Paganistan: Notes from the Secret Commonwealth
In Which One Midwest Man-in-Black Confers, Converses & Otherwise Hob-Nobs with his Fellow Hob-Men (& -Women) Concerning the Sundry Ways of the Famed but Ill-Starred Tribe of Witches.
Did Odin Hang from Yggdrasil?
It's a truism of modern mythography that Odin, Lord of the Runes, hanged himself from the branches of Yggdrasil, the old Norse Tree of Life.
But did he?
According to the famous passage from Hávamál:
I know that I hung
on the windy meiðr
all nine nights:
with spear wounded
and given to Óðin,
myself to myself,
on that meiðr
of which no one knows
from what roots it runs.
Note that the poet repeats the word meiðr twice.
In modern translations, meiðr is nearly always rendered as "tree." But according to Cleasby and Vigfusson's monumental Icelandic-English Dictionary, meiðr actually means "post" or "beam," and refers to a timber stripped of bark and branches. They specifically note that "[t]he word can never be used of a living tree" (422).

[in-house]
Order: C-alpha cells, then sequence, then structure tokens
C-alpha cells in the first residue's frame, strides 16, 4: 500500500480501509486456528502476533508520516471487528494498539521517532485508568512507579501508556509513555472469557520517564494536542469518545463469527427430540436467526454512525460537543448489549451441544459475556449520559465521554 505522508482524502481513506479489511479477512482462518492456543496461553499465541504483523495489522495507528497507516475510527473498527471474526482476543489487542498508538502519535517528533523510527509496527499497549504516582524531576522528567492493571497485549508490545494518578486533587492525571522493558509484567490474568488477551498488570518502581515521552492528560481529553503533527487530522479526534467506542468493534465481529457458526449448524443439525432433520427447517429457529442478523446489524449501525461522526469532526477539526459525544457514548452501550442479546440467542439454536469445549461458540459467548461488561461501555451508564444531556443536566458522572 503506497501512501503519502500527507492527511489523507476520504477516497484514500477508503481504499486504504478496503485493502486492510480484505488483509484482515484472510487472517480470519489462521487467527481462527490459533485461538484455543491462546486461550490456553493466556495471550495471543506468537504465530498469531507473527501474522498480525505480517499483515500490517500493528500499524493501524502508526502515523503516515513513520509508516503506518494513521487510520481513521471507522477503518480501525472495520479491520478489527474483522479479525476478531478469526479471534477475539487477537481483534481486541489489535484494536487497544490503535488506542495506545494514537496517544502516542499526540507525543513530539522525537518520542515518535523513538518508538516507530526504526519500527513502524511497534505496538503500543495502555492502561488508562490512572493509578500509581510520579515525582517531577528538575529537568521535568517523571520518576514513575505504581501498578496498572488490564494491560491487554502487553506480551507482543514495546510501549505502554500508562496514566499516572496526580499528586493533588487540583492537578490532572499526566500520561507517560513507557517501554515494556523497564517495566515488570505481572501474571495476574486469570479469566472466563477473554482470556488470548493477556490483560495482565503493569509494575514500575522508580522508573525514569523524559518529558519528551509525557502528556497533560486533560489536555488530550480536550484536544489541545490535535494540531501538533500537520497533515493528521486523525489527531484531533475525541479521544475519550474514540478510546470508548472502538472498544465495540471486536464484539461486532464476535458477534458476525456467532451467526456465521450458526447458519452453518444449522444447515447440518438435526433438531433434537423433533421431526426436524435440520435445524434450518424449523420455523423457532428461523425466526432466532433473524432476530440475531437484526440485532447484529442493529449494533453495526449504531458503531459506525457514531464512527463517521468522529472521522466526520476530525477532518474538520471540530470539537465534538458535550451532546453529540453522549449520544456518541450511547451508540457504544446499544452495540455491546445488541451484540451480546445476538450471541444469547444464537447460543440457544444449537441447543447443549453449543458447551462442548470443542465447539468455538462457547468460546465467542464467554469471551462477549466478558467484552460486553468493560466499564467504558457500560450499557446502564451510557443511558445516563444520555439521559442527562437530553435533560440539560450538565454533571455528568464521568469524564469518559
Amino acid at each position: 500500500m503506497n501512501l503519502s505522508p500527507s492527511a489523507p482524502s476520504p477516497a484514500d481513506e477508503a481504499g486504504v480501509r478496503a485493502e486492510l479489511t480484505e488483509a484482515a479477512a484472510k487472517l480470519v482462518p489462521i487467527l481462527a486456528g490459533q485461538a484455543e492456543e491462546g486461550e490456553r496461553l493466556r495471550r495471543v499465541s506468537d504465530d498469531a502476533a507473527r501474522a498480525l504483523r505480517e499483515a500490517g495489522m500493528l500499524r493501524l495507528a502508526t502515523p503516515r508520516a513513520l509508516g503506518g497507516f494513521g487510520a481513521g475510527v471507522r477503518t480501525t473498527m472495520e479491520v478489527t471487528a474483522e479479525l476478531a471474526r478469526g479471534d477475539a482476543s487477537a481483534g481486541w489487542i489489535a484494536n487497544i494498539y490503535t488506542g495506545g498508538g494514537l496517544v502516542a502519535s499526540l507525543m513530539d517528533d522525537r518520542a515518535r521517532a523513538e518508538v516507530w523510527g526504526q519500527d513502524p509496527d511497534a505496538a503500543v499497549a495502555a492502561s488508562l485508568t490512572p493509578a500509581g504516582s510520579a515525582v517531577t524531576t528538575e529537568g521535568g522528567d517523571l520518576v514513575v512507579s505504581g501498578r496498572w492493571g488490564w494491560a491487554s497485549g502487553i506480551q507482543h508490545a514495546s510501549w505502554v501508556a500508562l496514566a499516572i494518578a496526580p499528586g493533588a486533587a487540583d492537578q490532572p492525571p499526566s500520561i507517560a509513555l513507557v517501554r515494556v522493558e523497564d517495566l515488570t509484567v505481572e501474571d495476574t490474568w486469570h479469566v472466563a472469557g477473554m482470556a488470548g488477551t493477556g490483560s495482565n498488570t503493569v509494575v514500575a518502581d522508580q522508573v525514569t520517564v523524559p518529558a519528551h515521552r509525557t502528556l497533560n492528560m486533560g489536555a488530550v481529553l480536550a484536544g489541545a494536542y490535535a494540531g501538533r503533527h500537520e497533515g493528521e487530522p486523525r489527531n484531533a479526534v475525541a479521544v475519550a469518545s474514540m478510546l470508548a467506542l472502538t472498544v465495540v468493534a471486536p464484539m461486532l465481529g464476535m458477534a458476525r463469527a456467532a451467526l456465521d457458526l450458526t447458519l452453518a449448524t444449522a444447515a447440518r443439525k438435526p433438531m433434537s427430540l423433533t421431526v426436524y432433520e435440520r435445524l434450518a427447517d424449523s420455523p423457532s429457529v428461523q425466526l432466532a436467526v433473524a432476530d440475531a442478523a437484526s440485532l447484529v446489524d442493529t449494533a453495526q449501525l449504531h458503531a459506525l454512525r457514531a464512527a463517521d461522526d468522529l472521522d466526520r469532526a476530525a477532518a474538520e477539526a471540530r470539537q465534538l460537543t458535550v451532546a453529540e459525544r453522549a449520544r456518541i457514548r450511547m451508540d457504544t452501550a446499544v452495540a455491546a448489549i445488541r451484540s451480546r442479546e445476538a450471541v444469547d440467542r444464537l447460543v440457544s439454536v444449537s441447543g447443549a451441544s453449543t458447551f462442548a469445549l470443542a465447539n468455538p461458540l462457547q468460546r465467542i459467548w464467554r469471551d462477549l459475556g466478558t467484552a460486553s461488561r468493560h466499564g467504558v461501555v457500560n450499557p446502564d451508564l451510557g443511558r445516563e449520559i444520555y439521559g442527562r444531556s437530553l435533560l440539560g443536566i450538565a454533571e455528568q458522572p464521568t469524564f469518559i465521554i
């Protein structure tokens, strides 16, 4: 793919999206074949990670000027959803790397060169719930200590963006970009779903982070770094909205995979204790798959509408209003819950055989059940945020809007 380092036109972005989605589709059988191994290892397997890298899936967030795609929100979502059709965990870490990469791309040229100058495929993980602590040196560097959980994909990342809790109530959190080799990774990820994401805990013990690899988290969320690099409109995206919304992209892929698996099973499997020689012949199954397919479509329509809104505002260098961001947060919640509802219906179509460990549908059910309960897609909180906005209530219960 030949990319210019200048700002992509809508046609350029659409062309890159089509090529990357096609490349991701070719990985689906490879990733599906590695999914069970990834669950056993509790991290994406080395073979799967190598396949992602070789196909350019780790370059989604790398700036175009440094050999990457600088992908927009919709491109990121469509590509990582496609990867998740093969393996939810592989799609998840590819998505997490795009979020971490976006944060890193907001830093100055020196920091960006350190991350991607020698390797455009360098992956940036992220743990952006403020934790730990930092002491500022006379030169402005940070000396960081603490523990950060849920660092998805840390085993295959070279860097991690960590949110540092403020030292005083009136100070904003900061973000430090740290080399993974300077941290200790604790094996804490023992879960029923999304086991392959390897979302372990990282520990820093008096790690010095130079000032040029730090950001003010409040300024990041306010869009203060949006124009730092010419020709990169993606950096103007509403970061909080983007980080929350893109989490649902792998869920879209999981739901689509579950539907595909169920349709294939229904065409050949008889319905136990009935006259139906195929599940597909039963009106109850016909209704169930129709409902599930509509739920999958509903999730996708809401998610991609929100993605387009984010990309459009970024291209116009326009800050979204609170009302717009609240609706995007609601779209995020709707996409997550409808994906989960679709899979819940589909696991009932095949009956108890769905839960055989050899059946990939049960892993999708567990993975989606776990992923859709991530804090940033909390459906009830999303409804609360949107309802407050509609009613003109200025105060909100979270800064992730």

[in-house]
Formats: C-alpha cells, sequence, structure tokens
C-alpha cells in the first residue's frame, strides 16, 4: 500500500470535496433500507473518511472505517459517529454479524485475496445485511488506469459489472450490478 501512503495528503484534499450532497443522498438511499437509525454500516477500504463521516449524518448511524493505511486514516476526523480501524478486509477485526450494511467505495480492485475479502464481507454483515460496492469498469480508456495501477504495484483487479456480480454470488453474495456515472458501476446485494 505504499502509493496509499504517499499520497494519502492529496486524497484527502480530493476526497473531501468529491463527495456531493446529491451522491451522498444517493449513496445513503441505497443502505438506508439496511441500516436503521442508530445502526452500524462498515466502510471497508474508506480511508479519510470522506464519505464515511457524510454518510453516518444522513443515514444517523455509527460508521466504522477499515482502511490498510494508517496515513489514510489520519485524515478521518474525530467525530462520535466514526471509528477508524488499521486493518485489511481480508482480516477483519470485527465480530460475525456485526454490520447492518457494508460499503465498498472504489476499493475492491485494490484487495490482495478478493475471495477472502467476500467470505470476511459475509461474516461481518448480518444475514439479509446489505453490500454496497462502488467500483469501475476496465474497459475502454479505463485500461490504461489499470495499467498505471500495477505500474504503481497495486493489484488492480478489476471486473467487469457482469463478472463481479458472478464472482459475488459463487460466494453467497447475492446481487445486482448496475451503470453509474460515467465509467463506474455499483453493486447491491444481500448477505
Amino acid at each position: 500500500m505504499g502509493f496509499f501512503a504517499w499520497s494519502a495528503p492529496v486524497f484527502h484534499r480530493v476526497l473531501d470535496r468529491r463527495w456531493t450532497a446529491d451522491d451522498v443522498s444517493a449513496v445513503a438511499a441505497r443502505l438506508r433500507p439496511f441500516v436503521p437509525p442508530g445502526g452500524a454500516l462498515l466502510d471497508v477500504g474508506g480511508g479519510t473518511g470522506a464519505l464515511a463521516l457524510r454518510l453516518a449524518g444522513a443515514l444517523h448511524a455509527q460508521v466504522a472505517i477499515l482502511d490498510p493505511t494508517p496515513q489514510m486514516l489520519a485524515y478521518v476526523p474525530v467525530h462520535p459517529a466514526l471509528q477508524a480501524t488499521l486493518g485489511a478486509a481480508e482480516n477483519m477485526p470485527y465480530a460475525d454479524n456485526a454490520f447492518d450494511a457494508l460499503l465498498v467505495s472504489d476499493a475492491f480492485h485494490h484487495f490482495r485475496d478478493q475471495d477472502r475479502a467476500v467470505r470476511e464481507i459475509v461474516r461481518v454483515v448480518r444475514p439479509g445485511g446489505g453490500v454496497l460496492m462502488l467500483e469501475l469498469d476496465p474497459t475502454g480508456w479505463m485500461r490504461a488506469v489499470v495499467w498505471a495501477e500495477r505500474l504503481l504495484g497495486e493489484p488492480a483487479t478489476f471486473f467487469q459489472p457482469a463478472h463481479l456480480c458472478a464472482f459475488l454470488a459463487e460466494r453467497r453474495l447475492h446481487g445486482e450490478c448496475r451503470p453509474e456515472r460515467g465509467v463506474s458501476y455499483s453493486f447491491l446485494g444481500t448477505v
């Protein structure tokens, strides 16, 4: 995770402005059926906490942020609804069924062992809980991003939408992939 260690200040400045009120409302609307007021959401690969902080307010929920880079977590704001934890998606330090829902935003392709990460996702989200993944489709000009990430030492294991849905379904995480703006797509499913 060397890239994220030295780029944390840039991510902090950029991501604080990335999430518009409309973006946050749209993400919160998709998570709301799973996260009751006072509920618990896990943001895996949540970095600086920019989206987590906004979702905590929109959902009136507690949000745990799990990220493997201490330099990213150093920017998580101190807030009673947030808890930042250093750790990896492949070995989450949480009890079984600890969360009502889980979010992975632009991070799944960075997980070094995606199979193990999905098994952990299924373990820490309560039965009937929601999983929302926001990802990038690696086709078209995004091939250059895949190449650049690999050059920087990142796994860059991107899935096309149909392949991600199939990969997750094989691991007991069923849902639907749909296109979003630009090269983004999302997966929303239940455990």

In the entire corpus of Old Norse literature, meiðr nowhere else means "tree," even metaphorically.
If this is indeed the case, then, it would seem that the Hávamál-poet envisions Odin hanging from a gallows, not from the branches of a living tree, whether Yggdrasil or some other.
The standard assumption has generally been that Yggdrasil derives its very name from this episode of self-sacrifice: the "steed [drasil] of the Terrible One [Yggr, a by-name of Odin]." In the sideways-think that characterizes kennings, the "steed of the hanged" is a gallows-tree.
Do we need to rethink this explanation?
Or do we see here—as is not uncommon in myth—co-existing but mutually exclusive variants of the same story?
Richard Cleasby and Guðbrand Vigfússon, An Icelandic-English Dictionary, Second Edition (1975). Oxford.
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